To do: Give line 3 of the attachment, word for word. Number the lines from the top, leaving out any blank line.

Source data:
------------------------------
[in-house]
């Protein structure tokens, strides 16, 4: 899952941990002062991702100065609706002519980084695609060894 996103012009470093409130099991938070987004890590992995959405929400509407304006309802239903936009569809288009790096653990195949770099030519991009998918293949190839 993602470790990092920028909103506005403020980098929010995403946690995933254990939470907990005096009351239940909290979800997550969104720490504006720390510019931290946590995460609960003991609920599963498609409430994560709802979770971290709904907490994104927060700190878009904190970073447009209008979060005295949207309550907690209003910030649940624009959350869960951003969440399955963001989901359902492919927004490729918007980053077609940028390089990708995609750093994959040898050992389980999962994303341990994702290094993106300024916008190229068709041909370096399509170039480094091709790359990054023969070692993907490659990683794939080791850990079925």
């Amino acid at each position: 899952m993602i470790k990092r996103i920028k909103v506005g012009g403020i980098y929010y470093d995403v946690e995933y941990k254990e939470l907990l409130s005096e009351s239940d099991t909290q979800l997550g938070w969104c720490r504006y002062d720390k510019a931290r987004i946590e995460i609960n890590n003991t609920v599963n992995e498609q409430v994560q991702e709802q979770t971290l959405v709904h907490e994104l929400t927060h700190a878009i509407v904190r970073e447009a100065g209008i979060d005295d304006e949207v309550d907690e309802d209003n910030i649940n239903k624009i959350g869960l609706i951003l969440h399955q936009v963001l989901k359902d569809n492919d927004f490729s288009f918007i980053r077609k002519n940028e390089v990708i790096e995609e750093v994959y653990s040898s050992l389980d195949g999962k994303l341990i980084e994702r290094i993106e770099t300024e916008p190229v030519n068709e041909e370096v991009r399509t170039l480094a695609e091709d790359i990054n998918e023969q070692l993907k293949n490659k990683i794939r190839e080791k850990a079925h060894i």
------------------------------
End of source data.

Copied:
């Amino acid at each position: 899952m993602i470790k990092r996103i920028k909103v506005g012009g403020i980098y929010y470093d995403v946690e995933y941990k254990e939470l907990l409130s005096e009351s239940d099991t909290q979800l997550g938070w969104c720490r504006y002062d720390k510019a931290r987004i946590e995460i609960n890590n003991t609920v599963n992995e498609q409430v994560q991702e709802q979770t971290l959405v709904h907490e994104l929400t927060h700190a878009i509407v904190r970073e447009a100065g209008i979060d005295d304006e949207v309550d907690e309802d209003n910030i649940n239903k624009i959350g869960l609706i951003l969440h399955q936009v963001l989901k359902d569809n492919d927004f490729s288009f918007i980053r077609k002519n940028e390089v990708i790096e995609e750093v994959y653990s040898s050992l389980d195949g999962k994303l341990i980084e994702r290094i993106e770099t300024e916008p190229v030519n068709e041909e370096v991009r399509t170039l480094a695609e091709d790359i990054n998918e023969q070692l993907k293949n490659k990683i794939r190839e080791k850990a079925h060894i």